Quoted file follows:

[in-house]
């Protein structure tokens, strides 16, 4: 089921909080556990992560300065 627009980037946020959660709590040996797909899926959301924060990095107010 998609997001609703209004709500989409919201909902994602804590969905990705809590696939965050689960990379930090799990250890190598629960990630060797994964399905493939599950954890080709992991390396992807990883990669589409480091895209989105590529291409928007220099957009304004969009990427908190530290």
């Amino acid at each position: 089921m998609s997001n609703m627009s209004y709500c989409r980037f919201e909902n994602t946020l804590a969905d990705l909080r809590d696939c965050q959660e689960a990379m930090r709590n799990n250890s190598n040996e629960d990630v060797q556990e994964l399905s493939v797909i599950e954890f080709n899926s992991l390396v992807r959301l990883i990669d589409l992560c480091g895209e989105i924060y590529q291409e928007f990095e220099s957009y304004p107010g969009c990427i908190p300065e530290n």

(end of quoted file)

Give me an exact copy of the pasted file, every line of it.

[in-house]
């Protein structure tokens, strides 16, 4: 089921909080556990992560300065 627009980037946020959660709590040996797909899926959301924060990095107010 998609997001609703209004709500989409919201909902994602804590969905990705809590696939965050689960990379930090799990250890190598629960990630060797994964399905493939599950954890080709992991390396992807990883990669589409480091895209989105590529291409928007220099957009304004969009990427908190530290």
């Amino acid at each position: 089921m998609s997001n609703m627009s209004y709500c989409r980037f919201e909902n994602t946020l804590a969905d990705l909080r809590d696939c965050q959660e689960a990379m930090r709590n799990n250890s190598n040996e629960d990630v060797q556990e994964l399905s493939v797909i599950e954890f080709n899926s992991l390396v992807r959301l990883i990669d589409l992560c480091g895209e989105i924060y590529q291409e928007f990095e220099s957009y304004p107010g969009c990427i908190p300065e530290n």